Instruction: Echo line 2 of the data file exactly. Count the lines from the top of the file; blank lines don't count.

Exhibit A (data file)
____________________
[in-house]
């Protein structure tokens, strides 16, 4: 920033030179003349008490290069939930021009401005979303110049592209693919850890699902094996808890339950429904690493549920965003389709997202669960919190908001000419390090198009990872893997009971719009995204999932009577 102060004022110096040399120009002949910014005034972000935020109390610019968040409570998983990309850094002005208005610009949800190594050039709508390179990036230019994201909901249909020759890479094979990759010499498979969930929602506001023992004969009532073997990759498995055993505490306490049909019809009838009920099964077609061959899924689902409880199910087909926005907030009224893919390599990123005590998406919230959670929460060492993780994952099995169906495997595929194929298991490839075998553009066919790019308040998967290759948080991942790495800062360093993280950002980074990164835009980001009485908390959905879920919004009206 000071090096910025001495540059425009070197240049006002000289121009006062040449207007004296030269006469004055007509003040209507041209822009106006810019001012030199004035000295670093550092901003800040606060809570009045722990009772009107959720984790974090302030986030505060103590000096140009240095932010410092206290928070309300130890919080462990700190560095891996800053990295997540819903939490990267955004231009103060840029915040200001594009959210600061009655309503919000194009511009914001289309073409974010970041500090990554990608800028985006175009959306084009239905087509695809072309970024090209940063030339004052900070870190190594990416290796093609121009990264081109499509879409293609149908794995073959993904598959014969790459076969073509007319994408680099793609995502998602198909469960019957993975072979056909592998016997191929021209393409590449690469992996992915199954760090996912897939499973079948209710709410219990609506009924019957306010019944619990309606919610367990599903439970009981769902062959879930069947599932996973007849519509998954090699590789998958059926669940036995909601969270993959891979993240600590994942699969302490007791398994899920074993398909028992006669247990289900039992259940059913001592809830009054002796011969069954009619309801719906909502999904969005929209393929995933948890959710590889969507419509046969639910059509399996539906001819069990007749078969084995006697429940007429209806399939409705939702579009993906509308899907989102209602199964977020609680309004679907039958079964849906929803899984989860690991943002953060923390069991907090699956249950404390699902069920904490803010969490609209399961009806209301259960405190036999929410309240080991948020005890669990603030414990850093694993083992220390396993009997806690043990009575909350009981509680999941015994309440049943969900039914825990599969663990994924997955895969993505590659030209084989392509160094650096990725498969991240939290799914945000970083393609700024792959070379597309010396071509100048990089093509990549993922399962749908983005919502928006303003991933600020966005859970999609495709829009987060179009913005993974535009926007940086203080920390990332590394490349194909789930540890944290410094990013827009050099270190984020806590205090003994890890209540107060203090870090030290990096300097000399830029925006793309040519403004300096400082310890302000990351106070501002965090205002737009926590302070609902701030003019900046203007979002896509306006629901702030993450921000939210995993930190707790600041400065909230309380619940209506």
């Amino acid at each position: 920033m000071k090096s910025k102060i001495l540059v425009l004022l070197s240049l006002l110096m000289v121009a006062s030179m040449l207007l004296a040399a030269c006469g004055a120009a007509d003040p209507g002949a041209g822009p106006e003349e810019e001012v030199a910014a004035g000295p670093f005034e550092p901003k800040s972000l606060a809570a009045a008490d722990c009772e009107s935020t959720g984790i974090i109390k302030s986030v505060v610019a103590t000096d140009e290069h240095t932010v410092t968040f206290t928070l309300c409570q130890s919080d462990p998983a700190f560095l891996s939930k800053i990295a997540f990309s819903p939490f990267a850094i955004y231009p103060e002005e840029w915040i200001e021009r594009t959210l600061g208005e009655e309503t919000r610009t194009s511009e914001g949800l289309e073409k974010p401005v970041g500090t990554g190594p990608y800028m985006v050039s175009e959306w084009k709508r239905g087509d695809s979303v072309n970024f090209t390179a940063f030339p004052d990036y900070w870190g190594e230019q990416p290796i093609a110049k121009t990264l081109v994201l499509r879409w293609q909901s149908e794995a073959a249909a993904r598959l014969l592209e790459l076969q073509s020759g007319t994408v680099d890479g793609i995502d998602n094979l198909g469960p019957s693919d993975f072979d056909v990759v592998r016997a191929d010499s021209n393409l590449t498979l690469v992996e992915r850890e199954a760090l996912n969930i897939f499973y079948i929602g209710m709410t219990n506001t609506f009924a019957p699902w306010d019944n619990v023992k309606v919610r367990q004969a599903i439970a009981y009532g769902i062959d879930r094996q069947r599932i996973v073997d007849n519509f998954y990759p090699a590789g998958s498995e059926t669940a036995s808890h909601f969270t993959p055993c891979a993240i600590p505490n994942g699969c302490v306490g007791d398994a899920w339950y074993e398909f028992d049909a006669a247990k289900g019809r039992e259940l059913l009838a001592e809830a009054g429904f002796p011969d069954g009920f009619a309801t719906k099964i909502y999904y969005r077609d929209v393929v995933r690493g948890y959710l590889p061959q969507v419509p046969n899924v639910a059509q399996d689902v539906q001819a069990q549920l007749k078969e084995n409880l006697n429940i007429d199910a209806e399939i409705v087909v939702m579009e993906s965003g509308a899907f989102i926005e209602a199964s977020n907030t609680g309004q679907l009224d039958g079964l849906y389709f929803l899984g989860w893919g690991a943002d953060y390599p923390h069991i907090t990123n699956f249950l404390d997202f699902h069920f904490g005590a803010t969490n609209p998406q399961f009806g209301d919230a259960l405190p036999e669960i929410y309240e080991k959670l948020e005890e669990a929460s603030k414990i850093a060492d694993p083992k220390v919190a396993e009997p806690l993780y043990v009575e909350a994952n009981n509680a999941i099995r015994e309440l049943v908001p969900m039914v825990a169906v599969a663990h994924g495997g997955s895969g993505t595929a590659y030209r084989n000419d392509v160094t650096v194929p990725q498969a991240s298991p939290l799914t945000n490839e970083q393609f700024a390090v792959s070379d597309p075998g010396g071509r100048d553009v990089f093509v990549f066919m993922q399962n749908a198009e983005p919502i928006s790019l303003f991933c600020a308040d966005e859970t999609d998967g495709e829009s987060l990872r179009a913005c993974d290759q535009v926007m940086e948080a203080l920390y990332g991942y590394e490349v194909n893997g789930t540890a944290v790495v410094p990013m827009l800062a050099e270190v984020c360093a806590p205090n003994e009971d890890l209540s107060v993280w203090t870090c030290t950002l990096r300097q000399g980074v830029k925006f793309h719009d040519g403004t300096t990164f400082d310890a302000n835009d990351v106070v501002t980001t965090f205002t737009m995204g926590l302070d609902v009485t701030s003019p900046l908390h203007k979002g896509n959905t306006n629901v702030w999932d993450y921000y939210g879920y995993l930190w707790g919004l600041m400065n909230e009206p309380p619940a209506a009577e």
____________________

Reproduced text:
């Protein structure tokens, strides 16, 4: 920033030179003349008490290069939930021009401005979303110049592209693919850890699902094996808890339950429904690493549920965003389709997202669960919190908001000419390090198009990872893997009971719009995204999932009577 102060004022110096040399120009002949910014005034972000935020109390610019968040409570998983990309850094002005208005610009949800190594050039709508390179990036230019994201909901249909020759890479094979990759010499498979969930929602506001023992004969009532073997990759498995055993505490306490049909019809009838009920099964077609061959899924689902409880199910087909926005907030009224893919390599990123005590998406919230959670929460060492993780994952099995169906495997595929194929298991490839075998553009066919790019308040998967290759948080991942790495800062360093993280950002980074990164835009980001009485908390959905879920919004009206 000071090096910025001495540059425009070197240049006002000289121009006062040449207007004296030269006469004055007509003040209507041209822009106006810019001012030199004035000295670093550092901003800040606060809570009045722990009772009107959720984790974090302030986030505060103590000096140009240095932010410092206290928070309300130890919080462990700190560095891996800053990295997540819903939490990267955004231009103060840029915040200001594009959210600061009655309503919000194009511009914001289309073409974010970041500090990554990608800028985006175009959306084009239905087509695809072309970024090209940063030339004052900070870190190594990416290796093609121009990264081109499509879409293609149908794995073959993904598959014969790459076969073509007319994408680099793609995502998602198909469960019957993975072979056909592998016997191929021209393409590449690469992996992915199954760090996912897939499973079948209710709410219990609506009924019957306010019944619990309606919610367990599903439970009981769902062959879930069947599932996973007849519509998954090699590789998958059926669940036995909601969270993959891979993240600590994942699969302490007791398994899920074993398909028992006669247990289900039992259940059913001592809830009054002796011969069954009619309801719906909502999904969005929209393929995933948890959710590889969507419509046969639910059509399996539906001819069990007749078969084995006697429940007429209806399939409705939702579009993906509308899907989102209602199964977020609680309004679907039958079964849906929803899984989860690991943002953060923390069991907090699956249950404390699902069920904490803010969490609209399961009806209301259960405190036999929410309240080991948020005890669990603030414990850093694993083992220390396993009997806690043990009575909350009981509680999941015994309440049943969900039914825990599969663990994924997955895969993505590659030209084989392509160094650096990725498969991240939290799914945000970083393609700024792959070379597309010396071509100048990089093509990549993922399962749908983005919502928006303003991933600020966005859970999609495709829009987060179009913005993974535009926007940086203080920390990332590394490349194909789930540890944290410094990013827009050099270190984020806590205090003994890890209540107060203090870090030290990096300097000399830029925006793309040519403004300096400082310890302000990351106070501002965090205002737009926590302070609902701030003019900046203007979002896509306006629901702030993450921000939210995993930190707790600041400065909230309380619940209506």